Actually, in some ways, Smith has been better against pressure since his return. According to Pro Football Focus, he was 23 of 49 for 219 yards against pressure in the three games we’re looking at before the injury, and 14 of 24 for 155 yards since.
His completion percentage and yards per play against pressure have each improved.
The spooked theory doesn’t really work.
So what’s the problem?
After the Broncos game, coach Andy Reid said “things haven’t gone as smooth as they were” for Smith before the Indianapolis game. That’s as close to concern as Reid is likely to express about his handpicked quarterback.
Smith, for his part, says he feels “totally the same,” and cited tougher defenses in the last three games. He has a point, particularly against Denver — on the road, against perhaps the best defense in the NFL, off a bye week, and fully healthy.
But that’s only part of it — and it’s an irrelevant part, because the expectations have always been to advance in the playoffs, when the Chiefs will face better defenses.
Smith has faced more pressure in the last three games — an average of 12 snaps after the injury, compared with nine before. Some of that is facing better defenses, some is those defenses blitzing more often, and some is an offensive line that needs to be better (and, in Mitchell Schwartz’s case, healthier).
Jeremy Maclin’s absence is more of this than is widely being acknowledged. He was injured on the second snap of the Jacksonville game and hasn’t played since. Even when healthy, Maclin was having one of the least productive seasons of his career.
But he is still a pro, still dangerous, and there is a discernible difference between how teams defend the Chiefs without him. It means a lower caliber of receivers are going against coverage more focused on them.
None of this is meant to say Smith is playing well. He’s not, and probably wouldn’t make that case himself. Most obviously, he needs to either get back to running more, or make defenses pay for defending against it.
But he is, with the notable exception of the horrendous end zone interception against the Bucs, mostly maintaining his subtle strength of avoiding major mistakes. He was ineffective for three and four-fifths quarters against the Broncos, but he did eliminate the game-changing turnovers Denver often wins with.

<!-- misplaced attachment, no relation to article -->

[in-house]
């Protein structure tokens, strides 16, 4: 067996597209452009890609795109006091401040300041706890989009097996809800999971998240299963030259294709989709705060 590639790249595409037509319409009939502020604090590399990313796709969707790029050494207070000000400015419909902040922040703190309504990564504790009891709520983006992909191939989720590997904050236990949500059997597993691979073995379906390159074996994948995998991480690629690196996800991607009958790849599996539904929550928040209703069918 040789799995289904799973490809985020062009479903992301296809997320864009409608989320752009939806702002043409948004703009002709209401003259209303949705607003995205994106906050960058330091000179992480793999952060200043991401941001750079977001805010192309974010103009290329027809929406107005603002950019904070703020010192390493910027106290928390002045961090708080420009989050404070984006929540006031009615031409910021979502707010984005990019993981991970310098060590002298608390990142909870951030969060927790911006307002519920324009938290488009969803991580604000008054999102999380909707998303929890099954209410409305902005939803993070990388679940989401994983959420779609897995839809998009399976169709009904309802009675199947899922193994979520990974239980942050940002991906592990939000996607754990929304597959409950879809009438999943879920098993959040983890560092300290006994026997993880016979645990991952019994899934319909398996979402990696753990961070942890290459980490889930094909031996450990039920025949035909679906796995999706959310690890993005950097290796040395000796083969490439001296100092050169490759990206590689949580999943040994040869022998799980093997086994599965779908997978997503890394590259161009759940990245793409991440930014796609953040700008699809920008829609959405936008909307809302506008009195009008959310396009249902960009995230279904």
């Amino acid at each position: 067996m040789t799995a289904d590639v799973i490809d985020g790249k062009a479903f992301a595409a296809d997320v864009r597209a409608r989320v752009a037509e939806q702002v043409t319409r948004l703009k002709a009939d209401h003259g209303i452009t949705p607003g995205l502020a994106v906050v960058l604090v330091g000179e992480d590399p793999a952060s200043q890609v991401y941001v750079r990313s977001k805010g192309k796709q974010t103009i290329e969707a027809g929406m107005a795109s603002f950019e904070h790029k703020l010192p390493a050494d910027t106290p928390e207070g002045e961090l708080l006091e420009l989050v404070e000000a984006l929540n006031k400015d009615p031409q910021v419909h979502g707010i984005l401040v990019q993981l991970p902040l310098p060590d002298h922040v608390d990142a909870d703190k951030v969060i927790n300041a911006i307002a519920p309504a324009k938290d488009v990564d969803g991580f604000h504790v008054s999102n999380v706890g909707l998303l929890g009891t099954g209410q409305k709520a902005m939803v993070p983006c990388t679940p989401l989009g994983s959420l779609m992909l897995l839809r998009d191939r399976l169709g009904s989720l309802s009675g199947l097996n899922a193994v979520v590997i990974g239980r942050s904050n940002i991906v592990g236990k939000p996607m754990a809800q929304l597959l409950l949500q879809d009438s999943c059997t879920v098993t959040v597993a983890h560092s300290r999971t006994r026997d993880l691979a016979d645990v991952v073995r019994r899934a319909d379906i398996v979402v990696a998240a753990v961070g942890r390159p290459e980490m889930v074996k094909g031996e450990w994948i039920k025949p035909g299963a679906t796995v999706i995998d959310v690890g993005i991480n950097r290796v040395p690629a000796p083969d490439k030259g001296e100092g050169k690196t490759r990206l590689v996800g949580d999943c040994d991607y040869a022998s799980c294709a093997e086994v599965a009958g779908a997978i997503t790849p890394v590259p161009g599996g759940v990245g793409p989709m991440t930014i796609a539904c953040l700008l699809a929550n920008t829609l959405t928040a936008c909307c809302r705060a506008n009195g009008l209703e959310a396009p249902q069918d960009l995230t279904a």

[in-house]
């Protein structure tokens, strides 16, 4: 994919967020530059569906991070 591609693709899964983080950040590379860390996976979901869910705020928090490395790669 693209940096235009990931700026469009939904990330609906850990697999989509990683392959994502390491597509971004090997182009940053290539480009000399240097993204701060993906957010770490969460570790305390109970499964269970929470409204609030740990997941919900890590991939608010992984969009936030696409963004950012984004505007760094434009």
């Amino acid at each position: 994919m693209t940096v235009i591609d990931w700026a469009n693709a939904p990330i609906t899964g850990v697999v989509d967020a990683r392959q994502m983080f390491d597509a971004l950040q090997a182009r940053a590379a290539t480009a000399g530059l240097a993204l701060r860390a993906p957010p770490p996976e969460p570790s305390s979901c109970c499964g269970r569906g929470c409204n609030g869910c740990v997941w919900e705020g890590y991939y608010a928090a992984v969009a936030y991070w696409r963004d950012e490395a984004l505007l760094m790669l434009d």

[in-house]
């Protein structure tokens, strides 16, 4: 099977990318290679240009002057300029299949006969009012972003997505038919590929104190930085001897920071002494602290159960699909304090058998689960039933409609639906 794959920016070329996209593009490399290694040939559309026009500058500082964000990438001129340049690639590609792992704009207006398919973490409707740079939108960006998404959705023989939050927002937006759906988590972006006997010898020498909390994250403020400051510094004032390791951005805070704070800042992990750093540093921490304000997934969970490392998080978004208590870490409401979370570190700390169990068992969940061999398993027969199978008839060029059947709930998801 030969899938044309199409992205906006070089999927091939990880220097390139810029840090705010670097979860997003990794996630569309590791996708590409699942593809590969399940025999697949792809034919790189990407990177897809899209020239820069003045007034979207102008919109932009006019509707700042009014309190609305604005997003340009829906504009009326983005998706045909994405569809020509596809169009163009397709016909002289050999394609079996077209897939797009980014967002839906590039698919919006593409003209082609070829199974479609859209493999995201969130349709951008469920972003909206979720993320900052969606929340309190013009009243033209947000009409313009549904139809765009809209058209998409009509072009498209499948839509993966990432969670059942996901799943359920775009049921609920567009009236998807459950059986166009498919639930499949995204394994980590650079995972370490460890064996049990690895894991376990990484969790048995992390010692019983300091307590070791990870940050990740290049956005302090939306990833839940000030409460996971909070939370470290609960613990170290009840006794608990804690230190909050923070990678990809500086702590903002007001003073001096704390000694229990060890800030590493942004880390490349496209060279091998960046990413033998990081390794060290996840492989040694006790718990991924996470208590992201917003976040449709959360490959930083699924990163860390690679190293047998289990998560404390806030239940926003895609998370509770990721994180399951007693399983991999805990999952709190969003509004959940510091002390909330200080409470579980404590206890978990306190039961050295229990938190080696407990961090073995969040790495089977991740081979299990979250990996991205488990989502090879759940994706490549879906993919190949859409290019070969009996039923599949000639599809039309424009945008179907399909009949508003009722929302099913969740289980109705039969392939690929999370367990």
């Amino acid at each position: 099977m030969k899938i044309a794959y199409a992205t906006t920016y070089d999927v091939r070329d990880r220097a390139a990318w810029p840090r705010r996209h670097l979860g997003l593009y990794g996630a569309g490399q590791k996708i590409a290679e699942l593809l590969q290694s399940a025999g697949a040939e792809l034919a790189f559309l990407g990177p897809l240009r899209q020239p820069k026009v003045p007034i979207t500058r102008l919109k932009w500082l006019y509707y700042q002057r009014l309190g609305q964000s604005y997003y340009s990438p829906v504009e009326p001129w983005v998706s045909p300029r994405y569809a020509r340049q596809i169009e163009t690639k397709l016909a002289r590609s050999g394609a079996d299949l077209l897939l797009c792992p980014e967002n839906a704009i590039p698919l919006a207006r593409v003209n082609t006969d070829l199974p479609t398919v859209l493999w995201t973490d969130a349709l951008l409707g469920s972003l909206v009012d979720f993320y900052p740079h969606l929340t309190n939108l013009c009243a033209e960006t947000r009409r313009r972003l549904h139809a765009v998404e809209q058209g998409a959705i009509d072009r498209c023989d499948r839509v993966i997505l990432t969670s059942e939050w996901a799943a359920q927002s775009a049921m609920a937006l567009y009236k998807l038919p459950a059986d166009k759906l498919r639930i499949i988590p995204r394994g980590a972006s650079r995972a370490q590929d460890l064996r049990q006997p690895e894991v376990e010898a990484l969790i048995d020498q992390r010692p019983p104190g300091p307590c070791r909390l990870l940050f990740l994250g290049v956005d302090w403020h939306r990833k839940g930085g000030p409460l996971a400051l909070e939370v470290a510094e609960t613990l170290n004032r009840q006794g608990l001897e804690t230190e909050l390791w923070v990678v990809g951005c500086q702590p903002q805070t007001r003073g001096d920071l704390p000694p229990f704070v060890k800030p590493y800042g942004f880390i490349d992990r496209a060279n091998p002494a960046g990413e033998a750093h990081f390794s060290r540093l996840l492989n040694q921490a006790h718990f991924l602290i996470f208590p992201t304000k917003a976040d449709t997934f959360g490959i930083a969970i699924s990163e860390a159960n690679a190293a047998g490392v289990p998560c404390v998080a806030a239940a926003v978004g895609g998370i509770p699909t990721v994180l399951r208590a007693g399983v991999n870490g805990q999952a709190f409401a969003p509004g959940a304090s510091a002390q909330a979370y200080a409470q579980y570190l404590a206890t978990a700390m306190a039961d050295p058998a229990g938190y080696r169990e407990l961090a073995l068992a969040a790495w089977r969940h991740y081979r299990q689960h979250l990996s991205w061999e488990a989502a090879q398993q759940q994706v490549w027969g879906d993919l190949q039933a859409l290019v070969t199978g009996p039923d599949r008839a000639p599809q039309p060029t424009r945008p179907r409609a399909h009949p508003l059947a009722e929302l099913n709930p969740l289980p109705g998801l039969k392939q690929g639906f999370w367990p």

The new theory, then, is that Smith merely needs what he’s always needed: more help.
Because the thing that stuck out more than anything in watching these snaps wasn’t what he did against pressure, but what the offense did to avoid pressure.
This is an offense based on timing, and rhythm. They are at their best when the schemes are working — when Reid’s jungle-gym mind is getting his best guys in space. And that’s not happening as much.
One measurement: the Chiefs had 18 plays of more than 15 yards in the three reviewed games before Indianapolis, and just 11 in the three games since.
The vast majority of those plays work because of scheme and execution — receivers and backs being the right place, and Smith getting them the ball at the right moment. That has nothing to do with Smith’s handling of his own safety. That’s about timing, and coaching.
One thing the Chiefs can and should do is more three-receiver sets, and more plays without huddling. This will be easier and more effectively done when Maclin is healthy, but even now, it is clearly how the offense is most comfortable.
Even accounting for the different ways Denver generally defended the Chiefs’ hurry-up on Sunday — more coverage, less blitzing — this is a way for the Chiefs to slow pass rushes and allow Smith’s brain and his teammates’ familiarity to be used to their advantage.
This is the Chiefs’ best path to improving a slow offense, which would be the best boost to their Super Bowl hopes. Smith can play better. And has to.
But he’s always needed help, and that’s what he needs now — to get over the subtle adjustments to life after the Colts game, but also to get past the more relevant obstacles he and his teammates are now facing.